Conversely, Cheltenham-based business consultant Marc Lawn notes that organisations using diverse supply chains will have resilience built in because they are not reliant on a sole source for goods. “Having geographically diverse suppliers means you can potentially offer a more local supply option or a quick turnaround when circumstances require,” he says.
The biggest benefits are the diverse views around how you can improve and also the potential for developing innovative solutions to any problems that occur
“Smaller and agiler suppliers can generally ‘top up’ when there are issues in localised production, and that is a big benefit when you don’t want to be tied to large minimum-order quantities. They are generally not as price competitive, but could often offer a more personalised or higher quality service; for example, they may make the delivery to your facility for you or offer rapid overnight delivery.
“The biggest benefits, though, are the diverse views around how you can improve and also the potential for developing innovative solutions to any problems that occur.”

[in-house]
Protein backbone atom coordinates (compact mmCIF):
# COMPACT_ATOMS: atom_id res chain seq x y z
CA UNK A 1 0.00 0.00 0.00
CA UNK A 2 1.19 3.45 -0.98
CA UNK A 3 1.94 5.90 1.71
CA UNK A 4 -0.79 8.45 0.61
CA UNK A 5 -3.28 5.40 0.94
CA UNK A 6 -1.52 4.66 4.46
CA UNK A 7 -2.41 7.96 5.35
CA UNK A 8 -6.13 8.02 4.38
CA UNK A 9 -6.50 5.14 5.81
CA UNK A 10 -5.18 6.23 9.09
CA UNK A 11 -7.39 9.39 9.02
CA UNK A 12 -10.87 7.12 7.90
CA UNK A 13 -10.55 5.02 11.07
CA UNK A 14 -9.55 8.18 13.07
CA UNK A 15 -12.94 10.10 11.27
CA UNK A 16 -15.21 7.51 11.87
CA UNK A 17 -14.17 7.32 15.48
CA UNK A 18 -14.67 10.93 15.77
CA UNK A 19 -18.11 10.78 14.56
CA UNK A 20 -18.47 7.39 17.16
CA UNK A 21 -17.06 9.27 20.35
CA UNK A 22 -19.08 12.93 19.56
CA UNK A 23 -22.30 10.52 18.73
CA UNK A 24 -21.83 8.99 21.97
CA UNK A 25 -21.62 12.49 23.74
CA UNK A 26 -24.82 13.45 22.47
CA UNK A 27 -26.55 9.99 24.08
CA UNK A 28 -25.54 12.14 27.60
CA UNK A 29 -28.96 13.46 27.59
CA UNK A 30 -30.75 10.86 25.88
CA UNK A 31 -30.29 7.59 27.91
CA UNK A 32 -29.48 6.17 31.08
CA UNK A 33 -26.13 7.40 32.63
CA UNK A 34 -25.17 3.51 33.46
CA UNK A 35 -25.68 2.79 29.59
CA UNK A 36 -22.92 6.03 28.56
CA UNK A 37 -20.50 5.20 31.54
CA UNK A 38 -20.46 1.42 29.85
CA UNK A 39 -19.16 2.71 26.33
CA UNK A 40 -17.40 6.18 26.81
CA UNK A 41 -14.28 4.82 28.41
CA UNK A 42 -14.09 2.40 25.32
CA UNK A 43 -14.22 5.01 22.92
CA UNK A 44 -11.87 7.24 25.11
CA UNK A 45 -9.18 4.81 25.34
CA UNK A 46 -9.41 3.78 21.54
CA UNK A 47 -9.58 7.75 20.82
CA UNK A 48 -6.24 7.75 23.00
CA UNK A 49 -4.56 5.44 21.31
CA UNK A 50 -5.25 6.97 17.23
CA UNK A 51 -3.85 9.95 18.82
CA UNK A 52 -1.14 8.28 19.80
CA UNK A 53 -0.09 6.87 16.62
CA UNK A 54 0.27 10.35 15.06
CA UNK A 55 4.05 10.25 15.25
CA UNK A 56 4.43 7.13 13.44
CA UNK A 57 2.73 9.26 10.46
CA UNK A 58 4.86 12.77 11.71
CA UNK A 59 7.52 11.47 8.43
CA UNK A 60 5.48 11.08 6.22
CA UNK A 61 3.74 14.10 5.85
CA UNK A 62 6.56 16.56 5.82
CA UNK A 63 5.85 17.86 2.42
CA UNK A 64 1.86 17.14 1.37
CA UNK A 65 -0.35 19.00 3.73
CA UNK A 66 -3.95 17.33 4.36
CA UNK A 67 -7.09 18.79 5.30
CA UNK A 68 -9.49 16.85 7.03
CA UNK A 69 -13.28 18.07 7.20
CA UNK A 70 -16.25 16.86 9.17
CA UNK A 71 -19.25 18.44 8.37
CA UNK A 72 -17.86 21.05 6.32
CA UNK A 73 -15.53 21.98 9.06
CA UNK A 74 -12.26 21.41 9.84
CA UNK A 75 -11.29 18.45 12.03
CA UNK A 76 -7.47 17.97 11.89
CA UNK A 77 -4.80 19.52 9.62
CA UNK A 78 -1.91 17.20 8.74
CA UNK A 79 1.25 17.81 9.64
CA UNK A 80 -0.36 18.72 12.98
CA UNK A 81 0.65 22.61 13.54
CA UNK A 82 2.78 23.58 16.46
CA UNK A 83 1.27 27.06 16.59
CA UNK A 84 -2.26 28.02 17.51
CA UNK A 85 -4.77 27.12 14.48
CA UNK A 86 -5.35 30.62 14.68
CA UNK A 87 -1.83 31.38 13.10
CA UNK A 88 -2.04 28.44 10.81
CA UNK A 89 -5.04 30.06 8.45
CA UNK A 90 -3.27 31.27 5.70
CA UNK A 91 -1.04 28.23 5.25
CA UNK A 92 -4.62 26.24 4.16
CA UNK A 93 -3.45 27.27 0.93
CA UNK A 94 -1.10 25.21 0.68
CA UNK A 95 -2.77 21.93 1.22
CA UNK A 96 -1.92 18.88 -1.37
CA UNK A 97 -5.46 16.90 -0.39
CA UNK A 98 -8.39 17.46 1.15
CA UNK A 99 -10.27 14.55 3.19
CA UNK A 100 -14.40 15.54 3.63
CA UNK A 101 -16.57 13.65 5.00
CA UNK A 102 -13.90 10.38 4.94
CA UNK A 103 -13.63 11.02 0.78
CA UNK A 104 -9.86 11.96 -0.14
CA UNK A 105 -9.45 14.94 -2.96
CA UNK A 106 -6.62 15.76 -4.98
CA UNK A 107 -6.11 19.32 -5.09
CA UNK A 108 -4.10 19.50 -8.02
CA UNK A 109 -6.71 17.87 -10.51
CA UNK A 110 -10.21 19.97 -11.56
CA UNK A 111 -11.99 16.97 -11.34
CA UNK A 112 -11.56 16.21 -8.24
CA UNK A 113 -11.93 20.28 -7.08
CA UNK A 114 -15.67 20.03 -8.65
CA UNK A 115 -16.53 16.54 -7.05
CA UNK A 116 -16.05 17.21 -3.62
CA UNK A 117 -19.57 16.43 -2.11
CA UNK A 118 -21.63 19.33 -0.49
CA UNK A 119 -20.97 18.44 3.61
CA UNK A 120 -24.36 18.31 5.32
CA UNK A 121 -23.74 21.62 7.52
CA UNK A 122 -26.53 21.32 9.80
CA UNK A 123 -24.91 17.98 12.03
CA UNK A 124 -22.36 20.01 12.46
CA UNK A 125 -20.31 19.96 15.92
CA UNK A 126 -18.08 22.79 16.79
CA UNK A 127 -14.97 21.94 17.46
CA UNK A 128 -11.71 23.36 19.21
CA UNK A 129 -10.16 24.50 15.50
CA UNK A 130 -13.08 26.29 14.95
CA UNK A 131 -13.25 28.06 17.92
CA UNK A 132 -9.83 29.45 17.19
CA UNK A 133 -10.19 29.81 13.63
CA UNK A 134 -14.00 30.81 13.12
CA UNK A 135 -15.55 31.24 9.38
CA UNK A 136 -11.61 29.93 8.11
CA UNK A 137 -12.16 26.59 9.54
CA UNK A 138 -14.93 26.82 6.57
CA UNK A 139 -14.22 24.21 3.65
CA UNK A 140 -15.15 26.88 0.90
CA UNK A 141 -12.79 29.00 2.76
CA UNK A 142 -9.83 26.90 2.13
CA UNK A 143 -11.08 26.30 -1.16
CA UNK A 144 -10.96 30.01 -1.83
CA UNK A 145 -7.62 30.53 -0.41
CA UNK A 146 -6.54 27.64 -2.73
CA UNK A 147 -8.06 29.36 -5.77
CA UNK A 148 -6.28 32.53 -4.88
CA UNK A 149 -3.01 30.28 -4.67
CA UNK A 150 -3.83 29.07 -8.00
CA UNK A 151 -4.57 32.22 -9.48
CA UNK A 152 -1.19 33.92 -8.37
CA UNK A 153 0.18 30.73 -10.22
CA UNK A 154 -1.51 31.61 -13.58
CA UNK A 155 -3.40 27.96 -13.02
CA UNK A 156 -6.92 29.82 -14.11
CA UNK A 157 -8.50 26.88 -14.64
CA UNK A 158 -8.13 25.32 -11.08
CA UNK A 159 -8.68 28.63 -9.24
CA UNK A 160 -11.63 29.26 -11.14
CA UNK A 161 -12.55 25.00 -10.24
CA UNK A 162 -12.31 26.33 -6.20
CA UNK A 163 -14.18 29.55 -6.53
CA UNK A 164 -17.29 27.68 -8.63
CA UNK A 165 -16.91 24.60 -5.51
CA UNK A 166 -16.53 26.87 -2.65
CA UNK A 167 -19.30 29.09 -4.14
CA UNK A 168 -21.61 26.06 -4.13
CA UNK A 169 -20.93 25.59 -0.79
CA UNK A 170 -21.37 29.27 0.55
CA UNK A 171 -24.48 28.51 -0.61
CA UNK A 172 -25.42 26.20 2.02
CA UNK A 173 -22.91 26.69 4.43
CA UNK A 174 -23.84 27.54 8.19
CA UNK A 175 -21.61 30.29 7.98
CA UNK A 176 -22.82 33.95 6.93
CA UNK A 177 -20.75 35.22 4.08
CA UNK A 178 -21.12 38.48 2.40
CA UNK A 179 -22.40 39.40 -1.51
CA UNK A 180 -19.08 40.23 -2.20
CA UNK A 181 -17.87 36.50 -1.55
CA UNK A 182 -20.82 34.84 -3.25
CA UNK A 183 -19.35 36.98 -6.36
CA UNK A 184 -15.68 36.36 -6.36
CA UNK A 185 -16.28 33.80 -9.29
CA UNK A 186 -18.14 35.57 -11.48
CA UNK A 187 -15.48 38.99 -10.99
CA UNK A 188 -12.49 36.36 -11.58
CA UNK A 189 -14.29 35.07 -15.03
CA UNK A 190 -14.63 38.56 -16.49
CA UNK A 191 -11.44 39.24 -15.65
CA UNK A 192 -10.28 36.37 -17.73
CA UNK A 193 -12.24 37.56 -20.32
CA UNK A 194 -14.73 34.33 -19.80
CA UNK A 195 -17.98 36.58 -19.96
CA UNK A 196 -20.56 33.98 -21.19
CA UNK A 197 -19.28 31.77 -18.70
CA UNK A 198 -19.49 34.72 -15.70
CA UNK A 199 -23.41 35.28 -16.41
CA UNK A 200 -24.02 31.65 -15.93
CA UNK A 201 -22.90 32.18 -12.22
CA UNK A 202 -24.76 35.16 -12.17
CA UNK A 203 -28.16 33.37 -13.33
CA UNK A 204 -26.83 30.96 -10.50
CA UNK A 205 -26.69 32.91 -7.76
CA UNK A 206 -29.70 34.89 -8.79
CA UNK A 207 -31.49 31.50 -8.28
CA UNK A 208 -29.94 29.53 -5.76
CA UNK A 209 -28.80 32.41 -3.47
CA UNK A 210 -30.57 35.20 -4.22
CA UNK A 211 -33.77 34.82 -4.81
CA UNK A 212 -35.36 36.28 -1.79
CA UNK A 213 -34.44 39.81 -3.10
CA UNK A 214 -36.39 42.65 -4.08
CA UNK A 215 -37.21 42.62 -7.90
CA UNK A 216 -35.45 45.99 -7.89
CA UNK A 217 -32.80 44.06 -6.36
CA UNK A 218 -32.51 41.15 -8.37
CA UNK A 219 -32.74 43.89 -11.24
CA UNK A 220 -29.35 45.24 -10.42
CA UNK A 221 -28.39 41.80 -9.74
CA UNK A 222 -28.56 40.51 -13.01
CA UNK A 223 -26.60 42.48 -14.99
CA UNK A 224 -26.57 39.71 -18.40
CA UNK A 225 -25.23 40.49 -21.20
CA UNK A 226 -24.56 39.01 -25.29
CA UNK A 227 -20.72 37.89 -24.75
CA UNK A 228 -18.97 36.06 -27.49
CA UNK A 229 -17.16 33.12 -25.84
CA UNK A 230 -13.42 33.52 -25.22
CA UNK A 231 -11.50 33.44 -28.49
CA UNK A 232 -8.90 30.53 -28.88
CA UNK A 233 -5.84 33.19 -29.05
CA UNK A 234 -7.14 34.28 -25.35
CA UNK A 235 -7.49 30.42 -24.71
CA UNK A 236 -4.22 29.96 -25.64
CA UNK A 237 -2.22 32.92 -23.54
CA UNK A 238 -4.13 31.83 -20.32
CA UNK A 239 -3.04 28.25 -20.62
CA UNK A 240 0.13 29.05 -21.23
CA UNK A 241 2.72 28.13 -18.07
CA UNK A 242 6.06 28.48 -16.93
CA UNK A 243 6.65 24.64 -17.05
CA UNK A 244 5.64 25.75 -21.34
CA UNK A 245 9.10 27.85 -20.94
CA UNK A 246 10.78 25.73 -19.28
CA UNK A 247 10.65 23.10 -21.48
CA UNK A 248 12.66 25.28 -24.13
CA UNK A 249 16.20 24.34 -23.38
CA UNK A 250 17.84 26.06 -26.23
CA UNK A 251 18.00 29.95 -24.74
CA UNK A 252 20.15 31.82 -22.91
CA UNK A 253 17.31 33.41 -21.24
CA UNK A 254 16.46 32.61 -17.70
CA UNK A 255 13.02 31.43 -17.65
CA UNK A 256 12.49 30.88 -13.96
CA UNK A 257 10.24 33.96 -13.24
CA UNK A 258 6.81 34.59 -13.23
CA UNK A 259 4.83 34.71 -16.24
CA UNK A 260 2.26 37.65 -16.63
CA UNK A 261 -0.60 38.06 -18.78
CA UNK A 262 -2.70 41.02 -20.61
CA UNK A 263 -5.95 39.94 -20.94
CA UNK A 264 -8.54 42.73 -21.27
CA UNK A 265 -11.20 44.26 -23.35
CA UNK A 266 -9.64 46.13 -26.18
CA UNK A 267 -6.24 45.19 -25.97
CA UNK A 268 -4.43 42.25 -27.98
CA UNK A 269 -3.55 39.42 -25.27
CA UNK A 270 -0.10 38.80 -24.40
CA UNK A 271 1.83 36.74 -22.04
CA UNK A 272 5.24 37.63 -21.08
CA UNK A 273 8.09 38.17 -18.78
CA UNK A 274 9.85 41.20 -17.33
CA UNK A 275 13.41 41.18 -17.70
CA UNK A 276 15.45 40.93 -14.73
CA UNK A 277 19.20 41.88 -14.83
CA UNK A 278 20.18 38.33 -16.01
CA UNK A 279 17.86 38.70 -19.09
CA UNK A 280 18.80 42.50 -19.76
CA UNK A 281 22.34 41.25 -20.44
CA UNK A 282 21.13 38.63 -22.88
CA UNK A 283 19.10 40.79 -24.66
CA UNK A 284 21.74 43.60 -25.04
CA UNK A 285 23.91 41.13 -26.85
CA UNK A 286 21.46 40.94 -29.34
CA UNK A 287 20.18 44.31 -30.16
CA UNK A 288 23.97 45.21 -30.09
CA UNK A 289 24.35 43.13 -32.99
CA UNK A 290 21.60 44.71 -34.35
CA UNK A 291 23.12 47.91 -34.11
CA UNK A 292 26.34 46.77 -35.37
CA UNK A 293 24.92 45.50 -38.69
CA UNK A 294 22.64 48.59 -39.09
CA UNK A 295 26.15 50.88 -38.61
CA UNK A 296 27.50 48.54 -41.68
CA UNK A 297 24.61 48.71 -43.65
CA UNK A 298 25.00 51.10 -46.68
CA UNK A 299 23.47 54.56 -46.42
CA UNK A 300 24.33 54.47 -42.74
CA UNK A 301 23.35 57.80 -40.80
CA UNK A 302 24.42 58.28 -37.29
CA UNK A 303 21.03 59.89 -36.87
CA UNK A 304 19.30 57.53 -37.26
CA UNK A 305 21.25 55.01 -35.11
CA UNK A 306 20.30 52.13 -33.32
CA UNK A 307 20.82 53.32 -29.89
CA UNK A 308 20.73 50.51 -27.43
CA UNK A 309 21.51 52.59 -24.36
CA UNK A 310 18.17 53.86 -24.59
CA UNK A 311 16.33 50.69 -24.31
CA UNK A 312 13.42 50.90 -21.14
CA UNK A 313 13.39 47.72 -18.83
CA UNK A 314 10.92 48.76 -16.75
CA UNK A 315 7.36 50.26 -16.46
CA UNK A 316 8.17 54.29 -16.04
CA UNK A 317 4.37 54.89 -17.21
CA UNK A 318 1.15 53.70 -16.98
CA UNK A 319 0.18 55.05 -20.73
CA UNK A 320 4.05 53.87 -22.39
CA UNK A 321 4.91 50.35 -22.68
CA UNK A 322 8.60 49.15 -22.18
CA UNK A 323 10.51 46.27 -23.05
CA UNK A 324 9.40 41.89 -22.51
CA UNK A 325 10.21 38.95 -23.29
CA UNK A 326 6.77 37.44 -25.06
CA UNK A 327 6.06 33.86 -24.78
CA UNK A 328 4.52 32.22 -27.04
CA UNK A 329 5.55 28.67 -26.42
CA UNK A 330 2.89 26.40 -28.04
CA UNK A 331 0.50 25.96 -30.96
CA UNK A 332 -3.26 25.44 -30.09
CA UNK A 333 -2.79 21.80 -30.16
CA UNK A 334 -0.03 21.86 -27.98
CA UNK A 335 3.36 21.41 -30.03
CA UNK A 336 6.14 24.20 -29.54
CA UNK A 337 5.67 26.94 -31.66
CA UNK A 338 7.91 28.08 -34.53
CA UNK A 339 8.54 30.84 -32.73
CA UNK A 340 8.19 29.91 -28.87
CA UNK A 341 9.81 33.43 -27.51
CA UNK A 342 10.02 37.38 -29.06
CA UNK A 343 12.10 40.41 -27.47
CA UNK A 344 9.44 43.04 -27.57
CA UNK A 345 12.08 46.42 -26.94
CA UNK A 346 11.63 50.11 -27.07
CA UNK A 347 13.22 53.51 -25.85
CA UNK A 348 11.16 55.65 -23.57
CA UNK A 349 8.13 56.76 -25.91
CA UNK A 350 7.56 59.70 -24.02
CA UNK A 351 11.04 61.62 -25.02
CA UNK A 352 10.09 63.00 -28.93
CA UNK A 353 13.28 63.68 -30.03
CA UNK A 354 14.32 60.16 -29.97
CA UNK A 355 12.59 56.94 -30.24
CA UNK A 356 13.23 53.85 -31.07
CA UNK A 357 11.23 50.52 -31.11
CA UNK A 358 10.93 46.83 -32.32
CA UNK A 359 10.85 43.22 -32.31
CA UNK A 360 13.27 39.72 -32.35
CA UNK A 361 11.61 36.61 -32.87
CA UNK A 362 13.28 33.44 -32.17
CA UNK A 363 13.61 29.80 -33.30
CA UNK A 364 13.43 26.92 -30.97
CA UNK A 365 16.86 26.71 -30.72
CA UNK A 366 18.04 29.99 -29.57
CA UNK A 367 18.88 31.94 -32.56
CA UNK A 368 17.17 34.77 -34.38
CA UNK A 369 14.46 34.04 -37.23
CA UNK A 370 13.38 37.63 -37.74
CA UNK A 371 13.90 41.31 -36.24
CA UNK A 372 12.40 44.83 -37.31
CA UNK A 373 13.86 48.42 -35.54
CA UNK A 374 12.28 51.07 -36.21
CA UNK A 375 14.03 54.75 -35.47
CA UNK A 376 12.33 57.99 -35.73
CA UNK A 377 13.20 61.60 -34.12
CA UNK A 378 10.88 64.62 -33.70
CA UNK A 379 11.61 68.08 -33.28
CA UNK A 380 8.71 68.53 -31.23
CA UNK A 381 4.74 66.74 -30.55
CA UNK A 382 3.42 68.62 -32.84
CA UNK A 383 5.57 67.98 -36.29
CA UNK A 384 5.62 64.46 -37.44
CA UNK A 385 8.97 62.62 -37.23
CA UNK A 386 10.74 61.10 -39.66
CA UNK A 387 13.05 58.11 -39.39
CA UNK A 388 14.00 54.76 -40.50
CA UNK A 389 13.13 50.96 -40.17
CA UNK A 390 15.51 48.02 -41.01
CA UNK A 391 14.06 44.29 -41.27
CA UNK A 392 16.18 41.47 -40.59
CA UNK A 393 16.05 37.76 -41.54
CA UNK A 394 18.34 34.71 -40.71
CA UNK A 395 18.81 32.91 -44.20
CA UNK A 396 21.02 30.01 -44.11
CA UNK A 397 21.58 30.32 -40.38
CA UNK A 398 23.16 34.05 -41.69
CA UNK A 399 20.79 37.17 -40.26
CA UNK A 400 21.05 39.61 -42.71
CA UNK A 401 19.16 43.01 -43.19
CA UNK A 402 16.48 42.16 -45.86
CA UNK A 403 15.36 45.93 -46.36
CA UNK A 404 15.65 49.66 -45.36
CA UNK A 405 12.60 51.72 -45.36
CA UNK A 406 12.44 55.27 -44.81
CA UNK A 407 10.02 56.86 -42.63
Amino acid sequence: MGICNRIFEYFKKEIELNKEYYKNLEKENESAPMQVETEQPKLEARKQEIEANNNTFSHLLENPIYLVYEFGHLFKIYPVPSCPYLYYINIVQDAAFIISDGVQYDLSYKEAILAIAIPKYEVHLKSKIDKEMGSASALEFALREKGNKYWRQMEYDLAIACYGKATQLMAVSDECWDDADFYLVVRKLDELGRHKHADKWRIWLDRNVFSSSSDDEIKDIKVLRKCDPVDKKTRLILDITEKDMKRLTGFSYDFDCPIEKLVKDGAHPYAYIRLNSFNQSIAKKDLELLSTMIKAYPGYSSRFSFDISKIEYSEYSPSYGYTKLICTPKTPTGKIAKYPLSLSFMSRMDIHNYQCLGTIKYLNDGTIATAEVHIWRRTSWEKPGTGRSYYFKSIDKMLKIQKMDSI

The UK’s equivalent to America’s NMSDC is Minority Supplier Development UK (MSD UK), which was set up in 2006 to promote diversity and inclusion in the supply chain. “Minority-owned businesses in the UK face a number of challenges, such as access to capital and mainstream supply chain opportunity to scale up their businesses,” says MSD UK’s chief executive Mayank Shah.
“This greatly affects their long-term sustainability. Data gathered from the Global Entrepreneurship Monitor and other sources indicate that despite the higher level of minority-owned startups being established here, compared to the rest of the world, after three years those levels drop dramatically; the principal factor for this is a lack of capital and opportunities.”